At a glance
Joining a committee or a board can be a way to expand professional experience, network with key contacts and add some serious influence on a resume.
“It is a fantastic career opportunity for an accountant that adds to a long-term sense of purpose and credibility,” says Gerry Schembri FCPA, who recently served as chair of CPA Australia’s Disciplinary Tribunal, and who is a committee member for a not-for-profit legal centre in Melbourne.
However, newly minted board or committee members may find they are up against challenges they hadn’t anticipated but should prepare for.
Gloria Sleaby FCPA, a member of the Australian Institute of Company Directors, says, “These can range from misunderstanding where an organisation is at in its life cycle – and whether you have the experience to get involved – to managing different personalities.
“An organisation may be well established, or they may be a start-up and need board members to take a more active role as they are trying to grow.”
Claire Braund, executive director of Women on Boards, also cautions that no two boards are alike, and a stressed not-for-profit may have an under-resourced board and a history of not paying board members while expecting a heavy commitment.
“While some positions may be labelled as voluntary, there is nothing voluntary about being a board member,” she says.
Due diligence is key before you join a board
When joining a board, you are accepting a fiduciary duty, or a duty to act in good faith for the benefit of the organisation you are overseeing.
Due diligence is essential before you accept a board or committee role, according to Sleaby.
“Don’t assume you know where an organisation is at. Read the financial statements and look for red flags. You don’t want to be on the board of an organisation that is insolvent.”
Ask to see a year’s worth of minutes and review them for valuable information about how the board operates, says Braund. Review a copy of the constitution that includes the rules of how the board or committee is run.
Schembri says: “It is also critical for new board or committee members to understand the legal and regulatory environments in which a business operates.”
According to the Institute of Community Directors Australia, board members and officers of incorporated associations have a risk of incurring liability if a personal breach of duty by them causes personal injury or damage to property.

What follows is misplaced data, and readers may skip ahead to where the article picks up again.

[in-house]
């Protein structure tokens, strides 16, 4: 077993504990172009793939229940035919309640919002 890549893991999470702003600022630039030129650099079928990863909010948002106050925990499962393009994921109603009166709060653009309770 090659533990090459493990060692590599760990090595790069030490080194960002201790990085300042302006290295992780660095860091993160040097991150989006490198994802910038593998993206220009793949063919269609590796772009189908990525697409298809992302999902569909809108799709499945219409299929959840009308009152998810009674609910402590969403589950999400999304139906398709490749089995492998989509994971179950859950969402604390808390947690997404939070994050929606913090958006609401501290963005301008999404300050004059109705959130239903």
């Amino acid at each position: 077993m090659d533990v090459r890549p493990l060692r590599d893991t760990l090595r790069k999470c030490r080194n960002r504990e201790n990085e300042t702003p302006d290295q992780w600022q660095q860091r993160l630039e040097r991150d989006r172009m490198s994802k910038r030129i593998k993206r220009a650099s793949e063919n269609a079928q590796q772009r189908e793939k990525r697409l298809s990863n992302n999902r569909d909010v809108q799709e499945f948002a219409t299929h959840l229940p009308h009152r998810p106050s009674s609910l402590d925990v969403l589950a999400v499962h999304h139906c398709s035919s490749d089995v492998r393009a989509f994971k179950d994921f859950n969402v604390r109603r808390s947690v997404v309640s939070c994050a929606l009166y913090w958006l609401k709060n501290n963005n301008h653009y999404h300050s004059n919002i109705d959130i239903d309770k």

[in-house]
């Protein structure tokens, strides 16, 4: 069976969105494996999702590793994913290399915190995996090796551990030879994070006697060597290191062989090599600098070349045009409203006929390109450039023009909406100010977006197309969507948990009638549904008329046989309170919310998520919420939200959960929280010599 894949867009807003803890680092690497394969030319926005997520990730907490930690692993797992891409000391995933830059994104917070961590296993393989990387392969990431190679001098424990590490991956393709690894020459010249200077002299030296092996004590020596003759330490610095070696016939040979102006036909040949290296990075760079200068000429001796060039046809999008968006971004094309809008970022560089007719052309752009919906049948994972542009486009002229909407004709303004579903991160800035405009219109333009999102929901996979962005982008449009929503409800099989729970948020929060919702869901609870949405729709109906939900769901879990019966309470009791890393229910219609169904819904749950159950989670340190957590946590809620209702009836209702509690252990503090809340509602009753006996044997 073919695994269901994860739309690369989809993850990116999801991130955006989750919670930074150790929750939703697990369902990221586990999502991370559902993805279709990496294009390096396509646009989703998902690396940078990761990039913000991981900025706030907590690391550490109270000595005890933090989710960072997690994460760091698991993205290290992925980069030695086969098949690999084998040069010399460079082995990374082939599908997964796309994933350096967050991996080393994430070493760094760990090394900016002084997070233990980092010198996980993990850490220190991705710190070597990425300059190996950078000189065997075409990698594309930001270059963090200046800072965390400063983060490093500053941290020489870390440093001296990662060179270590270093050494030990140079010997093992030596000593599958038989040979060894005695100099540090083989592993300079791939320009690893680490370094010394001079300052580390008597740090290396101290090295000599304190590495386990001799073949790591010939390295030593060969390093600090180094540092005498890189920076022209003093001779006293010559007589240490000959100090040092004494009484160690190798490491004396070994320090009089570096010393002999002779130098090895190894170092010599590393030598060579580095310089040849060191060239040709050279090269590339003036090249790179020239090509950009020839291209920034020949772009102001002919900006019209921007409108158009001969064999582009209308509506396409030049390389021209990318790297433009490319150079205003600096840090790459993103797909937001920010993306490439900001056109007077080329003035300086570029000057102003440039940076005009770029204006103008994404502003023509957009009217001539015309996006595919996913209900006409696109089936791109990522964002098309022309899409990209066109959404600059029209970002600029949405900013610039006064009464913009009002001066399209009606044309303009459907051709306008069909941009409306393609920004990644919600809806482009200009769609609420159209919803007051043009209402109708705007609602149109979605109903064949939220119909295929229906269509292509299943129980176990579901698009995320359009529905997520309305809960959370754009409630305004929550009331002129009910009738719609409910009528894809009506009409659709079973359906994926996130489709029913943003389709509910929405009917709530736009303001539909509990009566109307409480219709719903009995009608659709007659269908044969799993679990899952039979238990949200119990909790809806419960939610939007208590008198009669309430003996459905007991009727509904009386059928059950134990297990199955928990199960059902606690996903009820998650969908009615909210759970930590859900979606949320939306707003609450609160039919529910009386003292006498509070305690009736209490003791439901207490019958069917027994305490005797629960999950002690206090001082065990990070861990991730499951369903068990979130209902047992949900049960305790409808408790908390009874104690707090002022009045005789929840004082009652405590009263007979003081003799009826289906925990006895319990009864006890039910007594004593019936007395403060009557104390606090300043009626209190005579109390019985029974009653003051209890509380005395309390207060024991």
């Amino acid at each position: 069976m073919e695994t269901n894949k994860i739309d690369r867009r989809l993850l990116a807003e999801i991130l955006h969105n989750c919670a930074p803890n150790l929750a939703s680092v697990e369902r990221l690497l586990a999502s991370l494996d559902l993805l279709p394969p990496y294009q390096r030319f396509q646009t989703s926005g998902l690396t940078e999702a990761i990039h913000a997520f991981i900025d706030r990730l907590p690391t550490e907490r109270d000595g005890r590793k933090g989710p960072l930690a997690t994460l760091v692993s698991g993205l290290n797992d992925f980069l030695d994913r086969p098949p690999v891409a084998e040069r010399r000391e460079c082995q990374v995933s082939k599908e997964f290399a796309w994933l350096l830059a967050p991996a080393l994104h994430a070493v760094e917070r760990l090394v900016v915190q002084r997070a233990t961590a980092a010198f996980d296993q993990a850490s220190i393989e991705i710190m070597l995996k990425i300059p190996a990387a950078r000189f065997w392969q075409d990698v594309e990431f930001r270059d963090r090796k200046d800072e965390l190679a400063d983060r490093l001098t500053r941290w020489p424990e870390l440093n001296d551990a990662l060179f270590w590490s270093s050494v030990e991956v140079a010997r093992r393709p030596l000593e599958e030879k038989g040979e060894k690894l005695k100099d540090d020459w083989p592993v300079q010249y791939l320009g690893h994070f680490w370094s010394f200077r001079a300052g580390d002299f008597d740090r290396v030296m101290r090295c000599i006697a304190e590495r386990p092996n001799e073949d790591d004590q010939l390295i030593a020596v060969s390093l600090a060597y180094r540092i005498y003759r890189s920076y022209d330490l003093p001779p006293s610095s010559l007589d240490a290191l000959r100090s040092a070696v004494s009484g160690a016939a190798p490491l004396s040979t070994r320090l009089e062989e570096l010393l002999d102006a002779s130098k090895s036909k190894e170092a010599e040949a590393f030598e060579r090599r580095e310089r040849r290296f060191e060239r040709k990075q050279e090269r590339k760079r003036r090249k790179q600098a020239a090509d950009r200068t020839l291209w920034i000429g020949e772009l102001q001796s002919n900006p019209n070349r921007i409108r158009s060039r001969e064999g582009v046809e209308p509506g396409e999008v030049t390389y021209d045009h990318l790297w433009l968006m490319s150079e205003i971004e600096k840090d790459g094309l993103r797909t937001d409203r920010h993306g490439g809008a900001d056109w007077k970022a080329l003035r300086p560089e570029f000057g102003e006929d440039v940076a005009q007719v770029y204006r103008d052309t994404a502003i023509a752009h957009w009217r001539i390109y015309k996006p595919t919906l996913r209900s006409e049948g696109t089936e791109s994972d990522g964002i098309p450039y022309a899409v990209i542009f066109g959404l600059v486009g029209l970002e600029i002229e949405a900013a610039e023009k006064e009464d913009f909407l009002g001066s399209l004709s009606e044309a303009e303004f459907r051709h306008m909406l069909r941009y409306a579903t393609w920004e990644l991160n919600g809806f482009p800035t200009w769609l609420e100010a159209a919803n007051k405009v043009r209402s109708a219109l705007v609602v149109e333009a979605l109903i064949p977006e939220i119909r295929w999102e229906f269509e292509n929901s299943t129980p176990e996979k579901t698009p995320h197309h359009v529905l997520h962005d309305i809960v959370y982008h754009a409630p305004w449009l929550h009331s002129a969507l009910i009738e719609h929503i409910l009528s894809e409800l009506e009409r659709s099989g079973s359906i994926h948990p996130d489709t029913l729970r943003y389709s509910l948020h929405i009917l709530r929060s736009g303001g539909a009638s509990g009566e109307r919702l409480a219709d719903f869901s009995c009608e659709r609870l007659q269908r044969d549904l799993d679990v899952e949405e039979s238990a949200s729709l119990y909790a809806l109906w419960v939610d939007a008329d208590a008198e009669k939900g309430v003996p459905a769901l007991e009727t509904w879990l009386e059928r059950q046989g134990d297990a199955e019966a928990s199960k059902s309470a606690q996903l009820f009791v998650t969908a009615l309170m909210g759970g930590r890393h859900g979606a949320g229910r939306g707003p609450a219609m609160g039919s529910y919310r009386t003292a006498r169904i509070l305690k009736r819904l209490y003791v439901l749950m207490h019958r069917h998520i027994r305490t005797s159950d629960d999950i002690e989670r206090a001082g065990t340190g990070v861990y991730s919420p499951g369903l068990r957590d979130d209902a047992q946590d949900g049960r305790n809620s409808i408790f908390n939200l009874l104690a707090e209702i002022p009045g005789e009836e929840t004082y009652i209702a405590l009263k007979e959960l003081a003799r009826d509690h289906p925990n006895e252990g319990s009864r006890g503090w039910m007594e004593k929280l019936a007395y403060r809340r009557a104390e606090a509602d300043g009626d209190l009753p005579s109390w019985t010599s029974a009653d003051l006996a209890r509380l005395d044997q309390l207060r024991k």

Where such cases, although rare, can be proven the personal assets of board members can be seized, it says.
CPA Australia members may also be brought before the disciplinary tribunal and receive a penalty that could range from a severe reprimand to forfeiture of membership, depending on the seriousness of the complaint, says Schembri.
Directors’ and officers’ insurance is something CPA Australia members who hold board or committee positions should look at closely to safeguard their interests, he adds.
Relationships and culture matter
Being a board or committee member isn’t only about a skill matrix; you need to be aligned with the culture, says Sleaby.
“You should always look for a position in a field you are passionate about and where you have experience that can add value.”
Sleaby’s own current appointments as a board member, member of the Governance and Committee and chair of the Community Committee for not-for-profit DPV Health, grew out of an interest in community health that was ignited by her father’s experience with cancer treatment.
Braund, who is chair of the Central Coast Conservatorium of Music and non-executive director and governance committee chair of Coast Shelter Emergency Accommodation Limited, has a lifelong interest in affordable housing and in music as an enabler of human creativity.
The role of the chair is also critical, she says. “They need to be in touch with board members on a regular basis and set up a framework in which everyone can have constructive dialogue in a safe and respectful space.
“Before you accept a board position, you should have met the chair, the other directors, the CEO and the chairs of committees. Go on LinkedIn and look at who they are connected to. Put their name in Google.
“Being on a board is not just about the paperwork, it’s about the people.”
Boards are a significant time commitment
Don’t underestimate how much time it will take to read minutes, papers and reports and make notes as well as plan questions.
“The onus is on you to come up to speed on anything you are uncertain about before the meeting and call the chair if you don’t agree with something and want it taken back to management,” says Sleaby.
“New members should also be aware that, once on a board, they will always be asked to be on at least one other sub-committee and that means more time and commitment.”
Advises Braund: “Any substantive company with a turnover of $5 million plus should have a company secretary.
“If not, checking details such as [whether] the appropriate reports been lodged with reporting bodies, or whether the minutes been documented and signed in absolutely the right way, will occupy your time in a way that is not the best use of your intellect and capacity.”
While a board or committee appointment may indeed turn out to be professionally worthwhile, Schembri says that if, before joining, you feel at all uncomfortable, you should walk away.